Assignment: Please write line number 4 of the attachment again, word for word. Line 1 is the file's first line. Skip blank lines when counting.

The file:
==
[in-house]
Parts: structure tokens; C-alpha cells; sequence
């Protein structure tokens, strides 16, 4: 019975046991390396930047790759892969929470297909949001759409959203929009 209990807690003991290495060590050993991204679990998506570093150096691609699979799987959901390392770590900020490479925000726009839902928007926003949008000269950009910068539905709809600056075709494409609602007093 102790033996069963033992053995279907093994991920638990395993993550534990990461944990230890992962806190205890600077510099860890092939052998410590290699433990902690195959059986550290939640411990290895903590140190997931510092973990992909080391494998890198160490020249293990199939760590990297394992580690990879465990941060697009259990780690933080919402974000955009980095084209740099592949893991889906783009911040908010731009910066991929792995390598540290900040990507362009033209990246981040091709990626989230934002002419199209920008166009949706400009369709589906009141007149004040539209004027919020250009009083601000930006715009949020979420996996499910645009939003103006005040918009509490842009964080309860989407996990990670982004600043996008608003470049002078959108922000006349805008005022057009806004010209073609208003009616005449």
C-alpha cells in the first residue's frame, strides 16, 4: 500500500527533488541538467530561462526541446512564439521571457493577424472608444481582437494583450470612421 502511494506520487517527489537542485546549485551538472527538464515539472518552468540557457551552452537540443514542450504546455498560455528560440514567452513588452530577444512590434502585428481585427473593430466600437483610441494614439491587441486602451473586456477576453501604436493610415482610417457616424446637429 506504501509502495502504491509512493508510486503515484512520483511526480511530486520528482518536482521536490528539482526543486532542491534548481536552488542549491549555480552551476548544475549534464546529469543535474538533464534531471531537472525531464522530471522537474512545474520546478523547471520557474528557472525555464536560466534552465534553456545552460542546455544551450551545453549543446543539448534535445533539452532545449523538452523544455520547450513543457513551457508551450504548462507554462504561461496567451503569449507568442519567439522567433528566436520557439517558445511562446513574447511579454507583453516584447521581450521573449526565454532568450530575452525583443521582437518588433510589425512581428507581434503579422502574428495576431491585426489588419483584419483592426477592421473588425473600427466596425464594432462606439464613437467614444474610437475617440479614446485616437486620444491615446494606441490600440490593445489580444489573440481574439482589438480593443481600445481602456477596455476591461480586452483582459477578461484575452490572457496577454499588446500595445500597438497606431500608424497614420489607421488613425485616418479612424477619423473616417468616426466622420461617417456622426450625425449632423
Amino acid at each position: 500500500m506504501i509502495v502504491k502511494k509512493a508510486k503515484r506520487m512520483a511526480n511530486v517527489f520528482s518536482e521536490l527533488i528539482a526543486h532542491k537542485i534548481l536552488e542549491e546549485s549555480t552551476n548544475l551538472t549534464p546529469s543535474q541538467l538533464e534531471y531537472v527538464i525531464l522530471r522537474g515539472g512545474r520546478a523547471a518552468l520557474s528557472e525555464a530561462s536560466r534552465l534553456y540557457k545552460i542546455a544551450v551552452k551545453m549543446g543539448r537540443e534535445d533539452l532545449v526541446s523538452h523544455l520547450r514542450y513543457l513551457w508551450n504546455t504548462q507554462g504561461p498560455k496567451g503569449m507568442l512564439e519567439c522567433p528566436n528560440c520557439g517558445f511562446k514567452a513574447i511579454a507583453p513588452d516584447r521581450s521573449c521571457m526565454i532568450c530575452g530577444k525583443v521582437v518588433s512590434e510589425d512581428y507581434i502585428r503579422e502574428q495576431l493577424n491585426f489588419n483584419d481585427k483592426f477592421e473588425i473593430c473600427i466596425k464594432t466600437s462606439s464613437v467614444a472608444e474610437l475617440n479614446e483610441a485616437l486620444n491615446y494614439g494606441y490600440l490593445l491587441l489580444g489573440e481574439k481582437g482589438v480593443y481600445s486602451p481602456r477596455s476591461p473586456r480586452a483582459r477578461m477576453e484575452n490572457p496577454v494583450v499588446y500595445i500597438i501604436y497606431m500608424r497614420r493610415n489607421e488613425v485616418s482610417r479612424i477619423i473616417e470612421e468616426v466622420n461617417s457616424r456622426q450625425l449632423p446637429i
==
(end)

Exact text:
C-alpha cells in the first residue's frame, strides 16, 4: 500500500527533488541538467530561462526541446512564439521571457493577424472608444481582437494583450470612421 502511494506520487517527489537542485546549485551538472527538464515539472518552468540557457551552452537540443514542450504546455498560455528560440514567452513588452530577444512590434502585428481585427473593430466600437483610441494614439491587441486602451473586456477576453501604436493610415482610417457616424446637429 506504501509502495502504491509512493508510486503515484512520483511526480511530486520528482518536482521536490528539482526543486532542491534548481536552488542549491549555480552551476548544475549534464546529469543535474538533464534531471531537472525531464522530471522537474512545474520546478523547471520557474528557472525555464536560466534552465534553456545552460542546455544551450551545453549543446543539448534535445533539452532545449523538452523544455520547450513543457513551457508551450504548462507554462504561461496567451503569449507568442519567439522567433528566436520557439517558445511562446513574447511579454507583453516584447521581450521573449526565454532568450530575452525583443521582437518588433510589425512581428507581434503579422502574428495576431491585426489588419483584419483592426477592421473588425473600427466596425464594432462606439464613437467614444474610437475617440479614446485616437486620444491615446494606441490600440490593445489580444489573440481574439482589438480593443481600445481602456477596455476591461480586452483582459477578461484575452490572457496577454499588446500595445500597438497606431500608424497614420489607421488613425485616418479612424477619423473616417468616426466622420461617417456622426450625425449632423